Next, the authors ask what is precisely wrong with ERP+EDI, presumably because REA might address those very problems in an effective way.

A supply chain semantic model should look like a supply chain, not a single company. ERP systems do not actually have any model of a supply chain, nor does EDI, nor do the two of them together.

So, the problem with ERP is “E” or the Enterprise – it is narrowly focused in the sense that it forms the backbone of the enterprise and not that of the supply chain. Coupling the ERP with EDI allows for information exchange between ERP systems or other allied systems for the most part. To distill that to the practical level,

To use ERP as a semantic model is to break up the supply chain into a network of individual companies, whereas the real supply chain is a network of individual people within the companies.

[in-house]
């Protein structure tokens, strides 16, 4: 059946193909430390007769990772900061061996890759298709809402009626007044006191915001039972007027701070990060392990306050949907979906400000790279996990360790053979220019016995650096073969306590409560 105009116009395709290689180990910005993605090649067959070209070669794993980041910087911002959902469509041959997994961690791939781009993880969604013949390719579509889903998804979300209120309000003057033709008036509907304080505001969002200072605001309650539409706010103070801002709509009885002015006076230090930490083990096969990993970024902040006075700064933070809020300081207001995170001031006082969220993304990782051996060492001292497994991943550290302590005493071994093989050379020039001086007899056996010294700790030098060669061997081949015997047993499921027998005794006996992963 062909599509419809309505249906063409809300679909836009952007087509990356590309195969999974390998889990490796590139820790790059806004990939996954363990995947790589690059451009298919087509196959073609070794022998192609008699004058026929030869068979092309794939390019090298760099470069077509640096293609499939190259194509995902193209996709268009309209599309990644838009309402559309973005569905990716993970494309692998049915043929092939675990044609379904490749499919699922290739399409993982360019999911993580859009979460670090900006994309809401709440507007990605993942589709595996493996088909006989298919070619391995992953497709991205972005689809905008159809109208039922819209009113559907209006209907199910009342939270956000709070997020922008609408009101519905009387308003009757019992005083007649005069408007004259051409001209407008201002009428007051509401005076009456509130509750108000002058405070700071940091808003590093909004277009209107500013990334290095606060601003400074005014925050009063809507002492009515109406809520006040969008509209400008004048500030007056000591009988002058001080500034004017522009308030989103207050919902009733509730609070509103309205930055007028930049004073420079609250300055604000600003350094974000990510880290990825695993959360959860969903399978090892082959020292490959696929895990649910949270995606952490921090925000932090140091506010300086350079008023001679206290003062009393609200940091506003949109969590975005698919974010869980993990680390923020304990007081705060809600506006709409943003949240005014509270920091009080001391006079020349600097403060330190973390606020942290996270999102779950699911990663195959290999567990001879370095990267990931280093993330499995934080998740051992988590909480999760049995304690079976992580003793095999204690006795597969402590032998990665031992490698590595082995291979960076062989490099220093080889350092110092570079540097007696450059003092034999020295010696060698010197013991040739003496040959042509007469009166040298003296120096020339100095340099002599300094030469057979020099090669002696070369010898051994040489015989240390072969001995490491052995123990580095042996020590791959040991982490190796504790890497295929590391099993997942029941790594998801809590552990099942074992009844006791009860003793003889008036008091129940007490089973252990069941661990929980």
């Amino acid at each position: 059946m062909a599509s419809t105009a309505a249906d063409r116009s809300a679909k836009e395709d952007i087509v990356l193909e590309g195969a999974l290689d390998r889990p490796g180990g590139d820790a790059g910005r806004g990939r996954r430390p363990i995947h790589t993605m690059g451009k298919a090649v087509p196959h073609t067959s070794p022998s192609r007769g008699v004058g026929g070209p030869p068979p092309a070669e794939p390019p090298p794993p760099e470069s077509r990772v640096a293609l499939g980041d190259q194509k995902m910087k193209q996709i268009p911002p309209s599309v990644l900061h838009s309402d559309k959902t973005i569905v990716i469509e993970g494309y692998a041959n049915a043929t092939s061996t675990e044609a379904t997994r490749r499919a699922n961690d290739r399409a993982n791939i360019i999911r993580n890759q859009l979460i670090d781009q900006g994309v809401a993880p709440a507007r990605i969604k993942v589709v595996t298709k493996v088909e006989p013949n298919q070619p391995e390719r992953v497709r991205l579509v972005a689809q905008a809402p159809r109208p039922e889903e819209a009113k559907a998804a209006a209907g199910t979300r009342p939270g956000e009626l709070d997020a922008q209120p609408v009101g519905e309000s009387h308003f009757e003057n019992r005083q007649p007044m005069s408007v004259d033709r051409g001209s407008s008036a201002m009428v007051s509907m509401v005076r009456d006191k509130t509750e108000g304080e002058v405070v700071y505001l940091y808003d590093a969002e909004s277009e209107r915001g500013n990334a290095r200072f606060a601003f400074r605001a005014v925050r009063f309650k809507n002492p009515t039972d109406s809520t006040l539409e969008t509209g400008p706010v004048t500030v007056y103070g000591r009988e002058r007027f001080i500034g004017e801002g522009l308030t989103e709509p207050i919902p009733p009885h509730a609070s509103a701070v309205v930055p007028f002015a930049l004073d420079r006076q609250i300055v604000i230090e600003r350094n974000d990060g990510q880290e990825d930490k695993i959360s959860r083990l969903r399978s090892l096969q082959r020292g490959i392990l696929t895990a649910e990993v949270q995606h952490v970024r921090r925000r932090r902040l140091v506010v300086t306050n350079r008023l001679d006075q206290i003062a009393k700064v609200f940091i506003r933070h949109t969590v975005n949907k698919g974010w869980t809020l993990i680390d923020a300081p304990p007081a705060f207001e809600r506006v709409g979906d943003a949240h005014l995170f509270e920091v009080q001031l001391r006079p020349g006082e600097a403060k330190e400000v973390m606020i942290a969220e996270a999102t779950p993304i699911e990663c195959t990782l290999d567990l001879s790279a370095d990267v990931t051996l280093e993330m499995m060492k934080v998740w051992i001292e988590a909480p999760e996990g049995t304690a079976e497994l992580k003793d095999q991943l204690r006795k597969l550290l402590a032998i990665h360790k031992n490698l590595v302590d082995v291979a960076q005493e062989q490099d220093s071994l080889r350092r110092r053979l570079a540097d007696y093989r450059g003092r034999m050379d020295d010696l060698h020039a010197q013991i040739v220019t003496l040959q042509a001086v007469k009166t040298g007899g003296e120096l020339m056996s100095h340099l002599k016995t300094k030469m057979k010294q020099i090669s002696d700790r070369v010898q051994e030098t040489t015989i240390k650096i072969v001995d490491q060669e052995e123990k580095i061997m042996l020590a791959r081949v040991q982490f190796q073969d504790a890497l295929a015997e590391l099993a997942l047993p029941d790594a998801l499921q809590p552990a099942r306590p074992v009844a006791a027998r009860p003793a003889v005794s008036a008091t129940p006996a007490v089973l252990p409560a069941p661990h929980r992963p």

This is a big difference: it can take many complex steps for information to get from the gateway of a company to an individual within the company. If the individual is in customer service, and EDI is a daily batch job, it may take only one day. If the individual is in manufacturing, it can take several days. If the individual is in a different company (for example a component supplier), the time multiplies. Each company boundary is a hindrance to the supply chain information flow.

Next, the authors inquire into the state of APS (Advanced Planning and Scheduling systems)
With the necessary caveat of this look into APS being dated, the authors note:

Lately, APS systems such as i2 have graduated to the supply chain management arena, attempting to use their considerable scheduling skills across the whole supply network.
APS systems can keep up with the flow of events inside a single company. But like ERP systems, they too are essentially single-company systems. Even if all supply chain partners adopted the same APS software, they would still be running separate systems with some kind of EDI-like gateway between them.